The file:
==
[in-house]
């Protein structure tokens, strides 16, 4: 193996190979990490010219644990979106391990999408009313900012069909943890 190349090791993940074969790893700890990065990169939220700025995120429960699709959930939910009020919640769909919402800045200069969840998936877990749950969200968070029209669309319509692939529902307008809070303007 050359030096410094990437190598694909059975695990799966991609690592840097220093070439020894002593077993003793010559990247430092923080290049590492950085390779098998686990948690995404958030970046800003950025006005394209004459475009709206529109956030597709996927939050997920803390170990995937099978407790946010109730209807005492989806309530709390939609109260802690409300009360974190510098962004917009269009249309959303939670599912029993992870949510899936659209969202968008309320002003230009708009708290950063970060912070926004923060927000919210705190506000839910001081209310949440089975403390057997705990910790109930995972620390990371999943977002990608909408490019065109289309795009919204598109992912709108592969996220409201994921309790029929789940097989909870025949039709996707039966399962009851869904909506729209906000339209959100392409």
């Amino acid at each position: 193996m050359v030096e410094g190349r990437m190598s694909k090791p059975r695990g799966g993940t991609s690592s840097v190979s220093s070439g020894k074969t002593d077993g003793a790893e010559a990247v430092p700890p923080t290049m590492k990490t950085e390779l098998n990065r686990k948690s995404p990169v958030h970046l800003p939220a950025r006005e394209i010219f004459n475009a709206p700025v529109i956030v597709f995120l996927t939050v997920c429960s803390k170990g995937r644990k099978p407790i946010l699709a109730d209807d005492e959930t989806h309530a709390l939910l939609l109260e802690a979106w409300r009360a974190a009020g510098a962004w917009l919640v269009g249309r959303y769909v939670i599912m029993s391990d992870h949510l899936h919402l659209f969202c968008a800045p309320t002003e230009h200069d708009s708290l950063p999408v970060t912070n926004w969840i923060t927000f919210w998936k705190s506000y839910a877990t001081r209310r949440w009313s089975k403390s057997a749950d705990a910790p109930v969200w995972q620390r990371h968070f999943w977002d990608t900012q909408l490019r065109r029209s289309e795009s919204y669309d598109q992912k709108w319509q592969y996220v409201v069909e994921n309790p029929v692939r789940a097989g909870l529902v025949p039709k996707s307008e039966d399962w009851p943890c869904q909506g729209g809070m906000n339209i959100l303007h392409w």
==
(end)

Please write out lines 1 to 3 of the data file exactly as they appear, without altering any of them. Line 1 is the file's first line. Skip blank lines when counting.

[in-house]
């Protein structure tokens, strides 16, 4: 193996190979990490010219644990979106391990999408009313900012069909943890 190349090791993940074969790893700890990065990169939220700025995120429960699709959930939910009020919640769909919402800045200069969840998936877990749950969200968070029209669309319509692939529902307008809070303007 050359030096410094990437190598694909059975695990799966991609690592840097220093070439020894002593077993003793010559990247430092923080290049590492950085390779098998686990948690995404958030970046800003950025006005394209004459475009709206529109956030597709996927939050997920803390170990995937099978407790946010109730209807005492989806309530709390939609109260802690409300009360974190510098962004917009269009249309959303939670599912029993992870949510899936659209969202968008309320002003230009708009708290950063970060912070926004923060927000919210705190506000839910001081209310949440089975403390057997705990910790109930995972620390990371999943977002990608909408490019065109289309795009919204598109992912709108592969996220409201994921309790029929789940097989909870025949039709996707039966399962009851869904909506729209906000339209959100392409």
């Amino acid at each position: 193996m050359v030096e410094g190349r990437m190598s694909k090791p059975r695990g799966g993940t991609s690592s840097v190979s220093s070439g020894k074969t002593d077993g003793a790893e010559a990247v430092p700890p923080t290049m590492k990490t950085e390779l098998n990065r686990k948690s995404p990169v958030h970046l800003p939220a950025r006005e394209i010219f004459n475009a709206p700025v529109i956030v597709f995120l996927t939050v997920c429960s803390k170990g995937r644990k099978p407790i946010l699709a109730d209807d005492e959930t989806h309530a709390l939910l939609l109260e802690a979106w409300r009360a974190a009020g510098a962004w917009l919640v269009g249309r959303y769909v939670i599912m029993s391990d992870h949510l899936h919402l659209f969202c968008a800045p309320t002003e230009h200069d708009s708290l950063p999408v970060t912070n926004w969840i923060t927000f919210w998936k705190s506000y839910a877990t001081r209310r949440w009313s089975k403390s057997a749950d705990a910790p109930v969200w995972q620390r990371h968070f999943w977002d990608t900012q909408l490019r065109r029209s289309e795009s919204y669309d598109q992912k709108w319509q592969y996220v409201v069909e994921n309790p029929v692939r789940a097989g909870l529902v025949p039709k996707s307008e039966d399962w009851p943890c869904q909506g729209g809070m906000n339209i959100l303007h392409w």